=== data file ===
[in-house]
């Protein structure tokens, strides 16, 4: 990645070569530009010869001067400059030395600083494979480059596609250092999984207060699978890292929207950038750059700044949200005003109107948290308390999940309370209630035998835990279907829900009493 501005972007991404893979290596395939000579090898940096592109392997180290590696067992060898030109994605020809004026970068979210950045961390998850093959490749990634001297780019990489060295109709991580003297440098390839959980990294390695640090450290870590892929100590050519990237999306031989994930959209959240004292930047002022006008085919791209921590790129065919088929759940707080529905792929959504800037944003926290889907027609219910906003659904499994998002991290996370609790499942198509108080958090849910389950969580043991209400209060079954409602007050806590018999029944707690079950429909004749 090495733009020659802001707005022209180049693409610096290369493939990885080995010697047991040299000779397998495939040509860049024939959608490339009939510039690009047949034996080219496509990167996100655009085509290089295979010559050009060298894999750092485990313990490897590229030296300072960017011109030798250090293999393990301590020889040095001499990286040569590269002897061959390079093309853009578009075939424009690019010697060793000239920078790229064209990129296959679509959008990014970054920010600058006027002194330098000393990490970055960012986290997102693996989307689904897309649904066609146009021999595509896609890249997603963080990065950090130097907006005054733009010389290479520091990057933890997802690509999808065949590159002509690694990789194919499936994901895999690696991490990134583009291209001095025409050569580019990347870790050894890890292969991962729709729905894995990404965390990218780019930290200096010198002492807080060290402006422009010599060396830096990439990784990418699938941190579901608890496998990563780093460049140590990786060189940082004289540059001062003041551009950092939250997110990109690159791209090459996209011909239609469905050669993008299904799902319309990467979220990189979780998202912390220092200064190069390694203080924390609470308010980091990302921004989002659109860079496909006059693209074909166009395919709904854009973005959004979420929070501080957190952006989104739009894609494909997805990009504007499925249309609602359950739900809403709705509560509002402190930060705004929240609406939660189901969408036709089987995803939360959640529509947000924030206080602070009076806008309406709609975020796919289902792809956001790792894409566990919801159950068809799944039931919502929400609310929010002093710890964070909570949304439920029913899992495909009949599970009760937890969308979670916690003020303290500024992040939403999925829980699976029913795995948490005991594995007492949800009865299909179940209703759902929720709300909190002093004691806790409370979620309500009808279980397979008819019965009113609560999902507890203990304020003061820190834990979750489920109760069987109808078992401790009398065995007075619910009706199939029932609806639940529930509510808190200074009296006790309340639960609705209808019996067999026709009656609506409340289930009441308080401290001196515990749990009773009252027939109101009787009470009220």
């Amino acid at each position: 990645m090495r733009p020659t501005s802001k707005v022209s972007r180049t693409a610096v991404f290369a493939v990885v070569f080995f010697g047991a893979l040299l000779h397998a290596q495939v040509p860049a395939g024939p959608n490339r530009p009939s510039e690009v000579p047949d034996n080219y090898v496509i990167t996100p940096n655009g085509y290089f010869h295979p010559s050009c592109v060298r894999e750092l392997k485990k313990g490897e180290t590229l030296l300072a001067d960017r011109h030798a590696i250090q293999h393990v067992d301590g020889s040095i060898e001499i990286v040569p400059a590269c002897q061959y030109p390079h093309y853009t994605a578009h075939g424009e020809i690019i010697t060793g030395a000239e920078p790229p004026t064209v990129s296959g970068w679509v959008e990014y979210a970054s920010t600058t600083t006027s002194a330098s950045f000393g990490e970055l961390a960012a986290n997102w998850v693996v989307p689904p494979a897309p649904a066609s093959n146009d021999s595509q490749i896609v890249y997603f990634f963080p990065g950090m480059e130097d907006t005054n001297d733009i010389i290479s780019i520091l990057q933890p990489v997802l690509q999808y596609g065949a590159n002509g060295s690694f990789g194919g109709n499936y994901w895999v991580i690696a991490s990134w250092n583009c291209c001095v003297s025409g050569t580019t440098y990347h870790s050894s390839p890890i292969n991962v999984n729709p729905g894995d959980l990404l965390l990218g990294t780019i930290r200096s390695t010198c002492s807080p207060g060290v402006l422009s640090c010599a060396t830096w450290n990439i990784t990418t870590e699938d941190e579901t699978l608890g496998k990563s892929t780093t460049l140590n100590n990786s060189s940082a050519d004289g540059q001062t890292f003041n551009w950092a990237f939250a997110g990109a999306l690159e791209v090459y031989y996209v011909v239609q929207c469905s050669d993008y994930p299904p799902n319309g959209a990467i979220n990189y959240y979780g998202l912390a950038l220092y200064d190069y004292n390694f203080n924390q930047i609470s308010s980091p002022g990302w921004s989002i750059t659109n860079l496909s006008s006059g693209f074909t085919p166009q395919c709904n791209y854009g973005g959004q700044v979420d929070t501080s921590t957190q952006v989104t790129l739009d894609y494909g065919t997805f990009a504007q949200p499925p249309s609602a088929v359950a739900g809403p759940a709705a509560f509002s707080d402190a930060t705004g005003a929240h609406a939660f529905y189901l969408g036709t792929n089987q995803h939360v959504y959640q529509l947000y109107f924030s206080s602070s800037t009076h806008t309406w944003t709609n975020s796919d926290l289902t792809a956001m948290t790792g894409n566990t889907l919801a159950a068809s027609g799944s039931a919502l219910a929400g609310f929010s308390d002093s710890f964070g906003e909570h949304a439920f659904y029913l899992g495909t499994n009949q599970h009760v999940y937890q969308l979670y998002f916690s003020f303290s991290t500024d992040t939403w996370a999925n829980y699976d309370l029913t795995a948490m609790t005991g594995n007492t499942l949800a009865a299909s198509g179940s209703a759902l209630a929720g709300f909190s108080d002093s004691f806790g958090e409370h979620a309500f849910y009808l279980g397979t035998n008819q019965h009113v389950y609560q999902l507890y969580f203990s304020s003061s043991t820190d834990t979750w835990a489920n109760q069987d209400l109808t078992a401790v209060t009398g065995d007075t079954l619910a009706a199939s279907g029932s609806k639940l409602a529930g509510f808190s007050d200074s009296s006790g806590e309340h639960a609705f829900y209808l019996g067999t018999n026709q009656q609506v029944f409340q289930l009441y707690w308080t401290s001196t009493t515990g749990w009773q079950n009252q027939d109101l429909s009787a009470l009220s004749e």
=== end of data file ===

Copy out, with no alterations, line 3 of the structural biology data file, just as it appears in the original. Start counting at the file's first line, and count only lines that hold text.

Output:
């Amino acid at each position: 990645m090495r733009p020659t501005s802001k707005v022209s972007r180049t693409a610096v991404f290369a493939v990885v070569f080995f010697g047991a893979l040299l000779h397998a290596q495939v040509p860049a395939g024939p959608n490339r530009p009939s510039e690009v000579p047949d034996n080219y090898v496509i990167t996100p940096n655009g085509y290089f010869h295979p010559s050009c592109v060298r894999e750092l392997k485990k313990g490897e180290t590229l030296l300072a001067d960017r011109h030798a590696i250090q293999h393990v067992d301590g020889s040095i060898e001499i990286v040569p400059a590269c002897q061959y030109p390079h093309y853009t994605a578009h075939g424009e020809i690019i010697t060793g030395a000239e920078p790229p004026t064209v990129s296959g970068w679509v959008e990014y979210a970054s920010t600058t600083t006027s002194a330098s950045f000393g990490e970055l961390a960012a986290n997102w998850v693996v989307p689904p494979a897309p649904a066609s093959n146009d021999s595509q490749i896609v890249y997603f990634f963080p990065g950090m480059e130097d907006t005054n001297d733009i010389i290479s780019i520091l990057q933890p990489v997802l690509q999808y596609g065949a590159n002509g060295s690694f990789g194919g109709n499936y994901w895999v991580i690696a991490s990134w250092n583009c291209c001095v003297s025409g050569t580019t440098y990347h870790s050894s390839p890890i292969n991962v999984n729709p729905g894995d959980l990404l965390l990218g990294t780019i930290r200096s390695t010198c002492s807080p207060g060290v402006l422009s640090c010599a060396t830096w450290n990439i990784t990418t870590e699938d941190e579901t699978l608890g496998k990563s892929t780093t460049l140590n100590n990786s060189s940082a050519d004289g540059q001062t890292f003041n551009w950092a990237f939250a997110g990109a999306l690159e791209v090459y031989y996209v011909v239609q929207c469905s050669d993008y994930p299904p799902n319309g959209a990467i979220n990189y959240y979780g998202l912390a950038l220092y200064d190069y004292n390694f203080n924390q930047i609470s308010s980091p002022g990302w921004s989002i750059t659109n860079l496909s006008s006059g693209f074909t085919p166009q395919c709904n791209y854009g973005g959004q700044v979420d929070t501080s921590t957190q952006v989104t790129l739009d894609y494909g065919t997805f990009a504007q949200p499925p249309s609602a088929v359950a739900g809403p759940a709705a509560f509002s707080d402190a930060t705004g005003a929240h609406a939660f529905y189901l969408g036709t792929n089987q995803h939360v959504y959640q529509l947000y109107f924030s206080s602070s800037t009076h806008t309406w944003t709609n975020s796919d926290l289902t792809a956001m948290t790792g894409n566990t889907l919801a159950a068809s027609g799944s039931a919502l219910a929400g609310f929010s308390d002093s710890f964070g906003e909570h949304a439920f659904y029913l899992g495909t499994n009949q599970h009760v999940y937890q969308l979670y998002f916690s003020f303290s991290t500024d992040t939403w996370a999925n829980y699976d309370l029913t795995a948490m609790t005991g594995n007492t499942l949800a009865a299909s198509g179940s209703a759902l209630a929720g709300f909190s108080d002093s004691f806790g958090e409370h979620a309500f849910y009808l279980g397979t035998n008819q019965h009113v389950y609560q999902l507890y969580f203990s304020s003061s043991t820190d834990t979750w835990a489920n109760q069987d209400l109808t078992a401790v209060t009398g065995d007075t079954l619910a009706a199939s279907g029932s609806k639940l409602a529930g509510f808190s007050d200074s009296s006790g806590e309340h639960a609705f829900y209808l019996g067999t018999n026709q009656q609506v029944f409340q289930l009441y707690w308080t401290s001196t009493t515990g749990w009773q079950n009252q027939d109101l429909s009787a009470l009220s004749e």